The reductions in carbon emissions reported in the Intended Nationally Determined Contributions submitted by the COP 21 countries are far short of what is required. To stay within 2°C of warming, COP 21 countries must promise greater reductions.
For increased reductions there must be momentum towards an effective agreement. Momentum requires on-the-ground leadership.
Two individuals could be potential leaders: President Hollande of France, the host nation, who presumably can count on the support of the European Union, and President Obama of the United States.
President Hollande is in a difficult situation of having to fight terrorism. For security reasons he and his Cabinet have already curtailed climate marches that are an important demonstration of civil support.
Paris is one of the most internationally minded cities in the world. So it is not surprising that Hollande and his Minister of Foreign affairs have insisted that any Agreement reached at COP 21 must be legally binding, which clearly means an international treaty.
That insistence creates problems for President Obama: the US Senate must approve any climate change treaty by at least a two-thirds vote. The Republican-controlled Senate opposes Obama’s climate change measures as a matter of course, and has the votes to block approval of any treaty. Two states, Texas (think Gulf oil refineries) and West Virginia (think coal) have written John Kerry, the US Secretary of State, claiming that Obama has no authority to commit the US to any climate change laws.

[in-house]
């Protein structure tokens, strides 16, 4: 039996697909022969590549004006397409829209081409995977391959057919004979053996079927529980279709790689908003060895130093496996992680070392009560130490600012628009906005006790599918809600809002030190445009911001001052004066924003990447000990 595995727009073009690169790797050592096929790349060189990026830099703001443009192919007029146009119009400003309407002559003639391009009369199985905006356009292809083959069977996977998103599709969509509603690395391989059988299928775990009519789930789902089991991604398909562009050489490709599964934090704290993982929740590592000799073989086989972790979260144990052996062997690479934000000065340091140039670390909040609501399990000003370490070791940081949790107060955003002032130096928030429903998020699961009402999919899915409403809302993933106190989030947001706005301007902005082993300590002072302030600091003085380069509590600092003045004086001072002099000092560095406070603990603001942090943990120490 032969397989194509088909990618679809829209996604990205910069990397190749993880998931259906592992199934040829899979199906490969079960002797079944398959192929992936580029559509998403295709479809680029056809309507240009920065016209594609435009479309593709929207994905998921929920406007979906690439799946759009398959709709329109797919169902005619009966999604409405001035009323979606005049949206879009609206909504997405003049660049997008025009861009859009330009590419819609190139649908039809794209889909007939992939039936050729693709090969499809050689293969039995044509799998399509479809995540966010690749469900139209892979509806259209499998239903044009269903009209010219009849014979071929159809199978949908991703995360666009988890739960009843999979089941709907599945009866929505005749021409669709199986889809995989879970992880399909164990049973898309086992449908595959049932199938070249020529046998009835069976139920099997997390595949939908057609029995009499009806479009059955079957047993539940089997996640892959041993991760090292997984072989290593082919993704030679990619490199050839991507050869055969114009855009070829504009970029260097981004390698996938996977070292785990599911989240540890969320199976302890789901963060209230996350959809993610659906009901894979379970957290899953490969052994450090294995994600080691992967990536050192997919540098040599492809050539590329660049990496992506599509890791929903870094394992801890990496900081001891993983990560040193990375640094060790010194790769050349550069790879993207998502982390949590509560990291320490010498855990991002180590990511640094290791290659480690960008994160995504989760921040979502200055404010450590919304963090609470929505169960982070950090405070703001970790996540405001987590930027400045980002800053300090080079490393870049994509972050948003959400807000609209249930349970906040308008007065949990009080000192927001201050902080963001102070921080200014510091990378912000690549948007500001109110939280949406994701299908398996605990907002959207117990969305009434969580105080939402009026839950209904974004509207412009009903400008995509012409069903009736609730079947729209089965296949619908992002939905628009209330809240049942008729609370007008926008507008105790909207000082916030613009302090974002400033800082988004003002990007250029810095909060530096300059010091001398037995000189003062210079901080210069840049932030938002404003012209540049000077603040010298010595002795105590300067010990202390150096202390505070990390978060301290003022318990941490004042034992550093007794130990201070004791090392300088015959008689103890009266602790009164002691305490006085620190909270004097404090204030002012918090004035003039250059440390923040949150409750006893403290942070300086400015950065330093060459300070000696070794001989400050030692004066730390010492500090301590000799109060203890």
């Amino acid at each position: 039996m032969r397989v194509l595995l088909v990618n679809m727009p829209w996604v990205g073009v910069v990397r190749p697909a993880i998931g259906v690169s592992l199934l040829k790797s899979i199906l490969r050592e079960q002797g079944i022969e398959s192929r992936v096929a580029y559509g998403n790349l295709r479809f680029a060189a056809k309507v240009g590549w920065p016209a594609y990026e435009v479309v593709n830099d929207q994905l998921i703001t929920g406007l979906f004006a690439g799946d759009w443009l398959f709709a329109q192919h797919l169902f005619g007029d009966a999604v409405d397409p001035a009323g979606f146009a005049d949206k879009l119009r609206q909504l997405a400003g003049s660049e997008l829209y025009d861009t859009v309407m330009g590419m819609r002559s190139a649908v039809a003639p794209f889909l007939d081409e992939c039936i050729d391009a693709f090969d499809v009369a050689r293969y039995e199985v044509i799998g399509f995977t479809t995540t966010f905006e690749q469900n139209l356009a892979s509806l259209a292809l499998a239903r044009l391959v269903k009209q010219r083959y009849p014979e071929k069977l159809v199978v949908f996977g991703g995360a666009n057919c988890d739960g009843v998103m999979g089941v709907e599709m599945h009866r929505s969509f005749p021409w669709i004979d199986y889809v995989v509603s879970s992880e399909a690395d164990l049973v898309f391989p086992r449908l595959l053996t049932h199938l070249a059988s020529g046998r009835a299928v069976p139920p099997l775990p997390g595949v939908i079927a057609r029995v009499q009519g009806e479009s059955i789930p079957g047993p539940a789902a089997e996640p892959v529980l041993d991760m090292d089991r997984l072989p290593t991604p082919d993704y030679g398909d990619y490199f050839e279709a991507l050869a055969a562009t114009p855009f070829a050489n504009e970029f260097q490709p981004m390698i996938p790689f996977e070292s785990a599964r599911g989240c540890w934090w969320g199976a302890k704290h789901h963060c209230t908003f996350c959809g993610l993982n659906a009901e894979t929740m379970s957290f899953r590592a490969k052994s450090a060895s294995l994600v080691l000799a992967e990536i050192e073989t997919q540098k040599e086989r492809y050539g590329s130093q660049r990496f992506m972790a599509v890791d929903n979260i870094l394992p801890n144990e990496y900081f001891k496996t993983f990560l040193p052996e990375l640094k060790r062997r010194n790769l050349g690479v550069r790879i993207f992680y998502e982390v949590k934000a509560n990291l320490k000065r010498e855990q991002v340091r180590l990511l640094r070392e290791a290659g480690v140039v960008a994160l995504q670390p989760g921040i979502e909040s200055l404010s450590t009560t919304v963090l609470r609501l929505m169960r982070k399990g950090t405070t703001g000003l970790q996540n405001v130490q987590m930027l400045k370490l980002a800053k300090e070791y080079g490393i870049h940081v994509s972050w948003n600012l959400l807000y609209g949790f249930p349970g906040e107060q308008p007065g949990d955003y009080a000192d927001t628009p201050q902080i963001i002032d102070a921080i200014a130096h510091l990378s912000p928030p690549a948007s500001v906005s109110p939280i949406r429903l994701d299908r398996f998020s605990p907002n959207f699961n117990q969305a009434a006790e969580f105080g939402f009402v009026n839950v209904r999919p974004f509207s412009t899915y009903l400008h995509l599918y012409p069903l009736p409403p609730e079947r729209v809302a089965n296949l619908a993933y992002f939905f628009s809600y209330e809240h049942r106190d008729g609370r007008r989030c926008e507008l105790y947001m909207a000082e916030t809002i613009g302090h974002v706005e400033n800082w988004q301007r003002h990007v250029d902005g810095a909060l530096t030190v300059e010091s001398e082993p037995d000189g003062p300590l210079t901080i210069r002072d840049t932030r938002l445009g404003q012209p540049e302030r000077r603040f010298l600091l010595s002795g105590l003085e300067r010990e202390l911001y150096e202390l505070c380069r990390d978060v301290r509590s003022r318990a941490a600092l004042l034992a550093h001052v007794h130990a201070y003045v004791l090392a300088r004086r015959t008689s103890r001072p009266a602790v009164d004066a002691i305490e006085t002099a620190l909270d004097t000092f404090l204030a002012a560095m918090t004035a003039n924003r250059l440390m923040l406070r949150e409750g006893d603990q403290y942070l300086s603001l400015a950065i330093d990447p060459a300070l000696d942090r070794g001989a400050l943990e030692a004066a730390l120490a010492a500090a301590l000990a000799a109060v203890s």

Despite political opposition at home, President Obama is unwavering in his emphasis that COP 21 must result in a comprehensive and complete agreement. He has encouraged participating nations not to be intimidated by the recent terrorist attacks. His single-mindedness in supporting legal measures to reduce Climate Change in the US suggests that he might yet be the leader that COP needs.
Still there is a problem. The US INDC’s, like Canada’s, are well short of a fair share. We don’t criticize Obama who has had to fight for domestic recognition of the need for reductions, but the world’s largest emitter has to assume a fair share of the responsibility.
Although no longer a climate-change laggard, Canada will not be a leader. At best, Canada coming in from the cold could provide some impetus to countries who, like Canada, once were laggards.
As stated, Canada’s commitment is far too low. Canada will give general assurances that the Federal Government and the Provinces will come up with more significant reductions early next year. These assurances must be accompanied by programs that have a reasonable chance of achieving these objectives.
Still, the actions of Canada in the international climate change sphere is lamentable. Successive Liberal Governments did nothing to meet Kyoto targets. The Federal Conservative Government did little to meet Copenhagen Targets to which it had agreed and withdrew from the Kyoto Protocol, the only country to do so.
We revert to our previous blog: the best we can be is cautiously optimistic.